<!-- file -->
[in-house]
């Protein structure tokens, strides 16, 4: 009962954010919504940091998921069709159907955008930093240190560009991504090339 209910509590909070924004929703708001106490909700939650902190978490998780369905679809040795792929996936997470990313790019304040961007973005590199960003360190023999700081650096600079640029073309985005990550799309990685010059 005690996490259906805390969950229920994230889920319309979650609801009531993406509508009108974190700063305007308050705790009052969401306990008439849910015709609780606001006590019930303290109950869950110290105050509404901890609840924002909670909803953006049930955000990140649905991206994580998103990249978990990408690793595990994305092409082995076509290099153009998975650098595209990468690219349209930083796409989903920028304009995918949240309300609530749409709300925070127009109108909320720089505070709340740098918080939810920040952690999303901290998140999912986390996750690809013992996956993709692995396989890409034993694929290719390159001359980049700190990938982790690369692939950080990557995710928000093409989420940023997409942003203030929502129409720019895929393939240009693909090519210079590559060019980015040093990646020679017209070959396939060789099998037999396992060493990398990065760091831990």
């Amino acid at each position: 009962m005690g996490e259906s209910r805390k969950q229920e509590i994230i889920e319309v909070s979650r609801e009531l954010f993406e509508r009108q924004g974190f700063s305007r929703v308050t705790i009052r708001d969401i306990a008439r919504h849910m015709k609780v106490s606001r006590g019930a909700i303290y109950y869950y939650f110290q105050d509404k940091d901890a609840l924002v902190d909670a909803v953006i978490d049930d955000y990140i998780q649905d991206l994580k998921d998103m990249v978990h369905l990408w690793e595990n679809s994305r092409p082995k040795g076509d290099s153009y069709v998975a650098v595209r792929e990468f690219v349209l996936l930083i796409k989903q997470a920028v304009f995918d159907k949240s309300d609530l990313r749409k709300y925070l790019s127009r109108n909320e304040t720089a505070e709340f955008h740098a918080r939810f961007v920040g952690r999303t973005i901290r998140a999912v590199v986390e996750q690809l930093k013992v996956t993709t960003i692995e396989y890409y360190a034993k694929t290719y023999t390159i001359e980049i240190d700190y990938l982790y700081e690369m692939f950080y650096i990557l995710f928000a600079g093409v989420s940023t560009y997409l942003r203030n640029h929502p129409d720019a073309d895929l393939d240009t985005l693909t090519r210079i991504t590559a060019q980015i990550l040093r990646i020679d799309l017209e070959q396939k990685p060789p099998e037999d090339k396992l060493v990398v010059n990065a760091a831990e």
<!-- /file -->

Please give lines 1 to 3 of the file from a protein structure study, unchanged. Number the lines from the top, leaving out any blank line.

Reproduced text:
[in-house]
């Protein structure tokens, strides 16, 4: 009962954010919504940091998921069709159907955008930093240190560009991504090339 209910509590909070924004929703708001106490909700939650902190978490998780369905679809040795792929996936997470990313790019304040961007973005590199960003360190023999700081650096600079640029073309985005990550799309990685010059 005690996490259906805390969950229920994230889920319309979650609801009531993406509508009108974190700063305007308050705790009052969401306990008439849910015709609780606001006590019930303290109950869950110290105050509404901890609840924002909670909803953006049930955000990140649905991206994580998103990249978990990408690793595990994305092409082995076509290099153009998975650098595209990468690219349209930083796409989903920028304009995918949240309300609530749409709300925070127009109108909320720089505070709340740098918080939810920040952690999303901290998140999912986390996750690809013992996956993709692995396989890409034993694929290719390159001359980049700190990938982790690369692939950080990557995710928000093409989420940023997409942003203030929502129409720019895929393939240009693909090519210079590559060019980015040093990646020679017209070959396939060789099998037999396992060493990398990065760091831990």
């Amino acid at each position: 009962m005690g996490e259906s209910r805390k969950q229920e509590i994230i889920e319309v909070s979650r609801e009531l954010f993406e509508r009108q924004g974190f700063s305007r929703v308050t705790i009052r708001d969401i306990a008439r919504h849910m015709k609780v106490s606001r006590g019930a909700i303290y109950y869950y939650f110290q105050d509404k940091d901890a609840l924002v902190d909670a909803v953006i978490d049930d955000y990140i998780q649905d991206l994580k998921d998103m990249v978990h369905l990408w690793e595990n679809s994305r092409p082995k040795g076509d290099s153009y069709v998975a650098v595209r792929e990468f690219v349209l996936l930083i796409k989903q997470a920028v304009f995918d159907k949240s309300d609530l990313r749409k709300y925070l790019s127009r109108n909320e304040t720089a505070e709340f955008h740098a918080r939810f961007v920040g952690r999303t973005i901290r998140a999912v590199v986390e996750q690809l930093k013992v996956t993709t960003i692995e396989y890409y360190a034993k694929t290719y023999t390159i001359e980049i240190d700190y990938l982790y700081e690369m692939f950080y650096i990557l995710f928000a600079g093409v989420s940023t560009y997409l942003r203030n640029h929502p129409d720019a073309d895929l393939d240009t985005l693909t090519r210079i991504t590559a060019q980015i990550l040093r990646i020679d799309l017209e070959q396939k990685p060789p099998e037999d090339k396992l060493v990398v010059n990065a760091a831990e």